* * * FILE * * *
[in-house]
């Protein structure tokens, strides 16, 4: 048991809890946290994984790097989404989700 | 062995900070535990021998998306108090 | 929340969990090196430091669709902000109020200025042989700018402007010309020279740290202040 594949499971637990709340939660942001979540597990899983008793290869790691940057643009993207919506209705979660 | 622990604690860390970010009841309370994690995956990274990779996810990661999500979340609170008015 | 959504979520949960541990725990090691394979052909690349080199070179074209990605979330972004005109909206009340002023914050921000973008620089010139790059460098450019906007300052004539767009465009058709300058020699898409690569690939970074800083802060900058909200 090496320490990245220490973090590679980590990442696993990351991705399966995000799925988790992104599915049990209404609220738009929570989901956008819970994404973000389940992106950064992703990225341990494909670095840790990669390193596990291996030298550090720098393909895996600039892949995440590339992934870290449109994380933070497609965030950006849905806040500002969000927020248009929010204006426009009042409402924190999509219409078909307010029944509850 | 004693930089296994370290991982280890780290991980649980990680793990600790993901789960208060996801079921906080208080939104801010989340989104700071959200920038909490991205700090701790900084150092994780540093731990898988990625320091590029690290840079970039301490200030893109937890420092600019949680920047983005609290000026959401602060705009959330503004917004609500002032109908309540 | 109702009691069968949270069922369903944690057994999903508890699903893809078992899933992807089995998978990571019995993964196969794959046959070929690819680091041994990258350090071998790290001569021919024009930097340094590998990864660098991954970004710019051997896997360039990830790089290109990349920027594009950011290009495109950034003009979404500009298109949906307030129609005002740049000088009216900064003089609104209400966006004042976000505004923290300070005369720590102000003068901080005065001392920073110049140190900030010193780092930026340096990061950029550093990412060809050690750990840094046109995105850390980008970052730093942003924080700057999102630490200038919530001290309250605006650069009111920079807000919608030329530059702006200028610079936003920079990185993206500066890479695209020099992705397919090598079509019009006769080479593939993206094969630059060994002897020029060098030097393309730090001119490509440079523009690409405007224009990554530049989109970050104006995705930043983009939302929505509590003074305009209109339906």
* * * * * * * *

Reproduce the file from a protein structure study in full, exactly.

[in-house]
């Protein structure tokens, strides 16, 4: 048991809890946290994984790097989404989700 | 062995900070535990021998998306108090 | 929340969990090196430091669709902000109020200025042989700018402007010309020279740290202040 594949499971637990709340939660942001979540597990899983008793290869790691940057643009993207919506209705979660 | 622990604690860390970010009841309370994690995956990274990779996810990661999500979340609170008015 | 959504979520949960541990725990090691394979052909690349080199070179074209990605979330972004005109909206009340002023914050921000973008620089010139790059460098450019906007300052004539767009465009058709300058020699898409690569690939970074800083802060900058909200 090496320490990245220490973090590679980590990442696993990351991705399966995000799925988790992104599915049990209404609220738009929570989901956008819970994404973000389940992106950064992703990225341990494909670095840790990669390193596990291996030298550090720098393909895996600039892949995440590339992934870290449109994380933070497609965030950006849905806040500002969000927020248009929010204006426009009042409402924190999509219409078909307010029944509850 | 004693930089296994370290991982280890780290991980649980990680793990600790993901789960208060996801079921906080208080939104801010989340989104700071959200920038909490991205700090701790900084150092994780540093731990898988990625320091590029690290840079970039301490200030893109937890420092600019949680920047983005609290000026959401602060705009959330503004917004609500002032109908309540 | 109702009691069968949270069922369903944690057994999903508890699903893809078992899933992807089995998978990571019995993964196969794959046959070929690819680091041994990258350090071998790290001569021919024009930097340094590998990864660098991954970004710019051997896997360039990830790089290109990349920027594009950011290009495109950034003009979404500009298109949906307030129609005002740049000088009216900064003089609104209400966006004042976000505004923290300070005369720590102000003068901080005065001392920073110049140190900030010193780092930026340096990061950029550093990412060809050690750990840094046109995105850390980008970052730093942003924080700057999102630490200038919530001290309250605006650069009111920079807000919608030329530059702006200028610079936003920079990185993206500066890479695209020099992705397919090598079509019009006769080479593939993206094969630059060994002897020029060098030097393309730090001119490509440079523009690409405007224009990554530049989109970050104006995705930043983009939302929505509590003074305009209109339906």